Aaron Hsu writes:
> Rainer Weikusat writes:
>> Aaron Hsu writes:
>>> Rainer Weikusat writes:


[...]

>>>>> I am not talking about the state of execution.
>>>>
>>>> Then you are not talking about recursive algorithms, either, and
>>>> actually, you aren't even talking about algorithms at all.
>>>
>>> Alright, then what am I talking about?

>>
>> Things you heard elsewhere and have chosen to repeat without thinking
>> about them, most likely, because they had sufficent organizational
>> authority attached to it that this seemed to be a wise course of
>> action.

>
> At this point you've ceased making any applicable point.


The applicable point would be that you continue to post superficially
thought-out 'boilerplate nonsense', using some parts of the texts I
wrote as platform to place them on, ignoring whatever doesn't appear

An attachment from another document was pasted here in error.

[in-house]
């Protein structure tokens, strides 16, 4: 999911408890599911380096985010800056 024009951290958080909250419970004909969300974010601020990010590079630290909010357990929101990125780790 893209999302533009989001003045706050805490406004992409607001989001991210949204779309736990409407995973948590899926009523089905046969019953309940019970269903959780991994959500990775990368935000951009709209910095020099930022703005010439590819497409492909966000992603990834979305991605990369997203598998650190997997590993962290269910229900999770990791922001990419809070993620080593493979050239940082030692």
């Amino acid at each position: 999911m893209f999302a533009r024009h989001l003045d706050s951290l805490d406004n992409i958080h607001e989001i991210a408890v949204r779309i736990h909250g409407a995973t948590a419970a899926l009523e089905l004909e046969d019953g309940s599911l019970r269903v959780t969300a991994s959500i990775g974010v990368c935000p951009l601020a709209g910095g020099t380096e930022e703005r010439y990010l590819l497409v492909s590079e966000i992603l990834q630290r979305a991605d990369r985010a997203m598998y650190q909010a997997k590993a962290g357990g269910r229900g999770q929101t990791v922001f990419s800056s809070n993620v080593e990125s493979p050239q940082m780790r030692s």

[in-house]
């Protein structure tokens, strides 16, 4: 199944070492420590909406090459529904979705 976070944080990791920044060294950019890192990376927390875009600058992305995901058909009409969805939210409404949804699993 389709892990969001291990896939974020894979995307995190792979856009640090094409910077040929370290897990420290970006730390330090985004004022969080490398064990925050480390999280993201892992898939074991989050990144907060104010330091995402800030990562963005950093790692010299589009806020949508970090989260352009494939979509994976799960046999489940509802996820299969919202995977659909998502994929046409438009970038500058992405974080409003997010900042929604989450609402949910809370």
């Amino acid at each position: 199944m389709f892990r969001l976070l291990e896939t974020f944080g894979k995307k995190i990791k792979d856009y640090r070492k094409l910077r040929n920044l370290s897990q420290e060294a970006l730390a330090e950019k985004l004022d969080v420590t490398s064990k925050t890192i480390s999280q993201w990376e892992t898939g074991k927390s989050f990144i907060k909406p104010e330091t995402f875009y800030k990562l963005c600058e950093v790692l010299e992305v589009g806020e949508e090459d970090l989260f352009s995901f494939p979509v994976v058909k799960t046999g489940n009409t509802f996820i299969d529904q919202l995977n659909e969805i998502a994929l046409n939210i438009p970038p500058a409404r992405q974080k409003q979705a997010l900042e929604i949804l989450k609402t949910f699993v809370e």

to be suitable for doing so, as continously just passing over anything
which could be considered to be relevant detail. Unsubstantiated
theories about 'how to world ought to look like', as opposed to how it
actually does, belong into the realm of either philosophy or religion.

> I am curious to know in your mind how you deal with the theoretical
> discussion of algorithms outside of the specific hardware on which
> they are implemented.


No 'specific hardware' had been mentioned so far.

> It is VERY reasonable to speak about computation and the
> methods of computation outside of actual physical hardware.


It is not reasonable and actually, not even possible, to discuss
'algorithms', ie formalized descriptions of procedures intended to
accomplish certain things, without actually refering to the steps
the procedure itself is composed of.

> If you think we can only discuss recursion and iteration on the
> level of a machine to run it on, and that algorithms must
> necessarily be thought of only in terms of what happens on the
> machine, then you are wrong.


I'd suggest that you discuss this with the person whose idea it is:

http://www-cs-faculty.stanford.edu/~uno/index.html

And maybe publish at least one larger book on the topic being widelay
recognized as 'seminal'.